Richard Sala was my closest friend for almost 30 years. We first came into contact when he wrote me a very kind and uplifting letter about my comics back in the dark days of 1987. I had been a huge fan of his work in RAW and elsewhere. I was blown away that such an accomplished artist would write to me and we quickly became devoted pen pals. He would send me packages with Xeroxes of out-of-print Kenneth Fearing stories and blow-ups of Topps Civil War cards all copied on the sly at his library job. I would usually respond by telling him about some writer or comic artist or movie he already knew all about. (Richard knew more about movies than anyone I've ever met. I know several film scholars who would regularly enlist his help in trying to figure out the name of an obscure film based on the scantest of information. It never took more than a few minutes to hear back from him). We finally met in person in 1992 (the same red-letter day I met my wife), at a signing at Comic Relief (RIP) in Berkeley. When I moved to the area later that year, he quickly became my best and, for a while, only friend. In those days, he was somewhat carefree and outgoing, having quit his library job to work as a very successful magazine illustrator. We'd meet for a weekly lunch/trip to the comic store, and talked on the phone almost every day. He took me to all the great old Bay Area used bookstores, where we would try to outdo each other looking for the best finds. Later we met Adrian Tomine, who joined in as part of our Berkeley comics trio. He fit right in, though it must have been grueling for him to listen to Richard and I talk at length about Burt Mustin or Percy Helton during lunch. Those were some of the happiest times of my life.
Richard was a very complicated guy, totally unlike anyone I've ever met. He could be gregarious and charming, always energetic and animated in conversation, but also crippled by terrible anxiety and profoundly agoraphobic. Over the years, it got harder and harder to get him out of the house. I basically forced him to meet me for lunch every Friday, and we did that right up until the COVID quarantine, but toward the end, that was the extent of his social life (except for the vast hours he spent online — a true lifeline). He would always show up five minutes late, furious about traffic, wearing a thick, black work shirt and his famous bucket hat, which curiously covered a full head of thick hair. He would close his eyes tight while ordering, as though trying to solve a complicated math equation, and then chop his ham and eggs into weird goulash, which he never finished.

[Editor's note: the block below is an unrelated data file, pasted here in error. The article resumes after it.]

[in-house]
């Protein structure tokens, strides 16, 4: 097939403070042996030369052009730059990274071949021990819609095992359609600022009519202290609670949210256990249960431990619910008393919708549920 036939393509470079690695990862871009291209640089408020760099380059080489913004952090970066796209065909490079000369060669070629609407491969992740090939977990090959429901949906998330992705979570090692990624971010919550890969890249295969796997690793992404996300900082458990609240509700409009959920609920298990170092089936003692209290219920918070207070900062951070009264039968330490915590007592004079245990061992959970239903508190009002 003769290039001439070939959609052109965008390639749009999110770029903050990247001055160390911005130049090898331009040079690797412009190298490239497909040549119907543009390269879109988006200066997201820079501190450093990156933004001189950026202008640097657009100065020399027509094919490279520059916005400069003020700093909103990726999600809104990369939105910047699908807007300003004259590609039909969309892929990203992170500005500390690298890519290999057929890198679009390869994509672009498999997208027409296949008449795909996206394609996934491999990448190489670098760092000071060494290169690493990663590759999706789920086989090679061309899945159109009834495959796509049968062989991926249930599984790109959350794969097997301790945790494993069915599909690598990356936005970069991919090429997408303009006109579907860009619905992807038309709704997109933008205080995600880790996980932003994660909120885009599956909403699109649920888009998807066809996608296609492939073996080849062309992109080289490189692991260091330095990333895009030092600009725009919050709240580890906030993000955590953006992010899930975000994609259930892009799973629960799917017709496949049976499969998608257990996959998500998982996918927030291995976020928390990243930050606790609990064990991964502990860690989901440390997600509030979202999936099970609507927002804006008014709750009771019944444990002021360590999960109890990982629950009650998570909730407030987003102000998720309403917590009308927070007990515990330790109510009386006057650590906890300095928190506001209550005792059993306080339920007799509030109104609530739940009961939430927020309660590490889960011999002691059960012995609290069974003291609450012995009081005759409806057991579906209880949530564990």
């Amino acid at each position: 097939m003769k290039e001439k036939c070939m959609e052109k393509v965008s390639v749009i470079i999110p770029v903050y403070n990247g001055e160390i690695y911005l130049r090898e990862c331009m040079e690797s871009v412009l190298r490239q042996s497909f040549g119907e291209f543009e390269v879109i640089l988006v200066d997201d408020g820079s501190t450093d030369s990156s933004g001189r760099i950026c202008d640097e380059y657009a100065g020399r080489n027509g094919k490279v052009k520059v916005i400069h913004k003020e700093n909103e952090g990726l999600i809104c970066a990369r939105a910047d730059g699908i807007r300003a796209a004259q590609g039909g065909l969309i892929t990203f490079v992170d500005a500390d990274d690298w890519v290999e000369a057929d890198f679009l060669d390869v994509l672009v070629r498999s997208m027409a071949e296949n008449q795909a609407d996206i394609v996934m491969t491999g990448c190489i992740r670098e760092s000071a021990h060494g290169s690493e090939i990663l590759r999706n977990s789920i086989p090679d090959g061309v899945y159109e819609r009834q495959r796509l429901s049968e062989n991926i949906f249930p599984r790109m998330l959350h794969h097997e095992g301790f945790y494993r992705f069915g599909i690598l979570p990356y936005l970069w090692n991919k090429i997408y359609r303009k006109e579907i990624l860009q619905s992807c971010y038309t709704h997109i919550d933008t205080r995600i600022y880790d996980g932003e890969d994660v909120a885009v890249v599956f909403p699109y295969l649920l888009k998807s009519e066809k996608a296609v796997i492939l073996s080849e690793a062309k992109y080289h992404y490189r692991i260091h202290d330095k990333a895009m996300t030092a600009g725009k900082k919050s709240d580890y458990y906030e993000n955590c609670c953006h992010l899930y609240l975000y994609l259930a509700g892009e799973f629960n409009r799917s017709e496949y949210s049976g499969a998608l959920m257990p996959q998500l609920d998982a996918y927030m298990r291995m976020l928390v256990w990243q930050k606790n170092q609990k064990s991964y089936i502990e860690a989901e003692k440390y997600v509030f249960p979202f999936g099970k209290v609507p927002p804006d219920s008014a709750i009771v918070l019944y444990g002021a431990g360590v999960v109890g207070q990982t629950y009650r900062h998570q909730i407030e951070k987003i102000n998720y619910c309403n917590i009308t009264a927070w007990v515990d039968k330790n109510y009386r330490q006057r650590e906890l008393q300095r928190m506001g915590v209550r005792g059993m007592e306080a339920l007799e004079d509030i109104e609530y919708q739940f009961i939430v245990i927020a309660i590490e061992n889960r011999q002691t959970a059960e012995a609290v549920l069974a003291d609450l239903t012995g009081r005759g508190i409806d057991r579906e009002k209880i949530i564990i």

He was utterly opposed to exercise — he would literally drive two blocks to the post office, circling patiently for a spot — but also vital and energetic, especially in his work. I've never been able to grasp how quickly he could crank out so many perfect, beautiful, hand-watercolored pages every week; it was like breathing to him. He was reassuringly predictable in a way, but always surprising in his (often intensely withering) opinions, and occasionally he'd reveal a secret skill that would make you rethink everything you knew about him. I once saw him dazzle a crowd of jaded partygoers by nonchalantly shooting a fly out of mid-air with a rubber band. But he felt cursed by his anxiety. In all the years I knew him, he never once left the state of California. He spent his early childhood in Chicago before moving to Arizona, and briefly to Louisville, but that was the extent of his travels. He never visited New York, or left the country, though part of him wanted to very badly. The more I learned about his struggles growing up, the more I was amazed by the extent of his accomplishments. I always had to remind him that no matter what, he had supported himself as a beloved artist for most of his adult life, and that would cheer him up for a few seconds. He was absolutely convinced that nobody really liked his work, that all the kind words were some massive conspiracy, but he also hoped that one day, some lone weird kid would find one of his books in a used bookstore and find the same kind of connection with his work that he'd had with his own bookstore heroes. I always loved reading his new books and then talking about them with him. Every character and idea had an interesting origin (the name Peculia, for example, came from a childhood misreading of pelicula in a Spanish film magazine) or a connection to some tangible event in his life. It was all so much deeper and more loaded emotionally than the surface implied. I loved him so much, loved hearing his thoughts on every subject, and his utterly unique Richard Sala-ness ("Sala-esque" is an oft-used adjective in the Clowes house), and feel so deeply grateful that I got to know such a private man. I'll be having conversations with him in my head for as long as I live.